New York State announced a sweeping lawsuit against members of the Sackler family, the owner of Purdue Pharma, which makes OxyContin, the highly addictive drug at the center of the opioid epidemic. A group of over 500 cities, counties and Native American tribes have filed suit against Purdue and 8 members of the Sackler family, which founded and owns Purdue Pharma, for their role in creating “the worst drug crisis in American history” by lying about the dangers of the opioid painkiller OxyContin and deceitful marketing of the drug.
New York Attorney General Letitia James accused the Sacklers of masterminding a scheme that “literally profited off of … suffering and death.” While announcing the suit, James said “And as Purdue sold more and more opioids, the Sackler family transferred more and more wealth into their personal accounts. And as the lawsuits have piled up against the Sackler family and Purdue for their roles in this crisis, they continue to move funds into trusts and, yes, offshore accounts.” The suit states that the Sackler family is worth an estimated $13 billion, partly due to the more-than-decade-long marketing campaign to boost sales of OxyContin. At the same time, the economic cost to the U.S. for the opioid epidemic was $504 billion in 2015, the lawsuit contends. Former Purdue CEO Richard Sackler allegedly touted the drug for unapproved uses and that Purdue workers were instructed to tell doctors the painkillers were not addictive and could help an “enhanced lifestyle,” according to the suit.
Portions of a lawsuit filed by the state of Massachusetts against Purdue that were made public, allege that the company, the Sackler family, and company executives misled prescribers and patients as they aimed to blanket the country with prescriptions for their addictive medications. Five years after the drug was released to the market, questions were raised about the risk of addiction and overdoses that came with taking OxyContin and opioid medications. Richard Sackler outlined a strategy that critics have long accused the company of unleashing: divert the blame onto others, particularly the people who became addicted to opioids themselves. In a February 2001 email he wrote “We have to hammer on the abusers in every way possible. They are the culprits and the problem. They are reckless criminals.” The Massachusetts suit claims “By their misconduct, the Sacklers have hammered Massachusetts families in every way possible and the stigma they used as a weapon made the crisis worse.” The complaint reveals that since 2007, Purdue has sold more than 70 million doses of opioids in Massachusetts for more than $500 million. “And the stigma they used as a weapon made the crisis worse.”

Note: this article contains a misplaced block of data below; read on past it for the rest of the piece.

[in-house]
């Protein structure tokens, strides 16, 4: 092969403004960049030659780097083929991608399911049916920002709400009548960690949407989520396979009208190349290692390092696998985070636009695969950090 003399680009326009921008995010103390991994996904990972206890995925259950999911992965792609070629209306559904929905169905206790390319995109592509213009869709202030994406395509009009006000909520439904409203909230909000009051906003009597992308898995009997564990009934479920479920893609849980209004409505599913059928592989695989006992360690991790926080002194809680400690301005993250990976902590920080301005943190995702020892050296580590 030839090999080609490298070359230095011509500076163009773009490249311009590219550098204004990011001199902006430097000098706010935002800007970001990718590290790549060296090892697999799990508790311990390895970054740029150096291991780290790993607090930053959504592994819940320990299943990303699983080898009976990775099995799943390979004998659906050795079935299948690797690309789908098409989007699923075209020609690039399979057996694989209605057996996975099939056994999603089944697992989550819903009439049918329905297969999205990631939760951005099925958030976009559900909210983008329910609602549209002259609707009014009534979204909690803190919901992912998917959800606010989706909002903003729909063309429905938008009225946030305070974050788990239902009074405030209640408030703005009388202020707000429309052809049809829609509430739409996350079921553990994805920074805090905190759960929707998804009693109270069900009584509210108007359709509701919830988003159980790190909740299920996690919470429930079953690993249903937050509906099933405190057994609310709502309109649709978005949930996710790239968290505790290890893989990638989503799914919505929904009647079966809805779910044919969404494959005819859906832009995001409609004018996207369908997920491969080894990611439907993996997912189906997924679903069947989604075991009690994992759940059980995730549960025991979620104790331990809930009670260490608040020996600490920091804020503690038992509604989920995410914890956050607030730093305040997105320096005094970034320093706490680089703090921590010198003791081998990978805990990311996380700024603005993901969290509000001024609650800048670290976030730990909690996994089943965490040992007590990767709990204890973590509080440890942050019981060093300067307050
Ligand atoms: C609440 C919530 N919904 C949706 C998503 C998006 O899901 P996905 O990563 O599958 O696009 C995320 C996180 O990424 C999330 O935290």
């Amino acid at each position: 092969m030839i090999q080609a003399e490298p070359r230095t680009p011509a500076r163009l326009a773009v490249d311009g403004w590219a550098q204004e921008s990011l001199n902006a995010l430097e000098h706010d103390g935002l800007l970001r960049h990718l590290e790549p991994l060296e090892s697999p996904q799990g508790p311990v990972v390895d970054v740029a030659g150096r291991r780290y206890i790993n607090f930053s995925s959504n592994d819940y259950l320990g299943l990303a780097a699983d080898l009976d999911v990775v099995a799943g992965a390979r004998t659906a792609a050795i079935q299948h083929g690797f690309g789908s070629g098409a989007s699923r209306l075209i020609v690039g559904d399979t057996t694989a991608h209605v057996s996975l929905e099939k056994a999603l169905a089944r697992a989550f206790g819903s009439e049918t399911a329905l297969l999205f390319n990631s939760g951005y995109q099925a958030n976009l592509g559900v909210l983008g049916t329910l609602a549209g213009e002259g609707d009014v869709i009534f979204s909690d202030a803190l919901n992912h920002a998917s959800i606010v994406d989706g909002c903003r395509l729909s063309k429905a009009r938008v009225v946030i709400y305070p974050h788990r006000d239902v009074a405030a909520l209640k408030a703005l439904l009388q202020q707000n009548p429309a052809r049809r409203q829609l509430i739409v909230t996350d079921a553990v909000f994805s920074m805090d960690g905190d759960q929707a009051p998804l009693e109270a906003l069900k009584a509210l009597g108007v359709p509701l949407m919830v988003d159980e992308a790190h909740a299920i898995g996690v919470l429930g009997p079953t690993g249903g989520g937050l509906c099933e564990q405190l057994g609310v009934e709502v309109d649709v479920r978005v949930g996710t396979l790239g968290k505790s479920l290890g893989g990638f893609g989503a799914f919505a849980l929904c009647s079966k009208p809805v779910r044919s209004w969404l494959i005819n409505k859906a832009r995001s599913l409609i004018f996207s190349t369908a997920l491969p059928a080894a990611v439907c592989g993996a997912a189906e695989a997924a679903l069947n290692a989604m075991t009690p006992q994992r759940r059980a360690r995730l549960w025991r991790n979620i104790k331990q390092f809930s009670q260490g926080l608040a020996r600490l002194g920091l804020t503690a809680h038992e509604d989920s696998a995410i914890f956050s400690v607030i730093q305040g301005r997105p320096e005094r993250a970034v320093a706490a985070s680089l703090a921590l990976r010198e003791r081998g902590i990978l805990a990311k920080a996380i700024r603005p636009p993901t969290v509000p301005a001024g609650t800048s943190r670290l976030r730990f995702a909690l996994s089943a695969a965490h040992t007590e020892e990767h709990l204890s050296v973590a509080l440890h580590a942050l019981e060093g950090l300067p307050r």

Purdue and the family denied any wrongdoing in a statement “The latest legal action is part of a larger effort to “single out Purdue,” and fault it for the entire crisis. Purdue Pharma and the individual former directors vigorously denies the allegations in the complaint and will continue to defend themselves against these misleading allegations,” the statement said.
The state of Oklahoma recently reached a $270 million agreement with Purdue Pharma—settling a lawsuit that claimed the company contributed to the deaths of thousands of Oklahoma residents by downplaying the risk of opioid addiction and overstating the drug’s benefits. More than $100 million of the settlement will fund a new addiction treatment and research center at Oklahoma State University. The settlement is the first Purdue has made amid more than 2,000 pending lawsuits connecting its painkiller OxyContin to the opioid crisis-which U.S. government data estimates is responsible for nearly 50,000 deaths per year.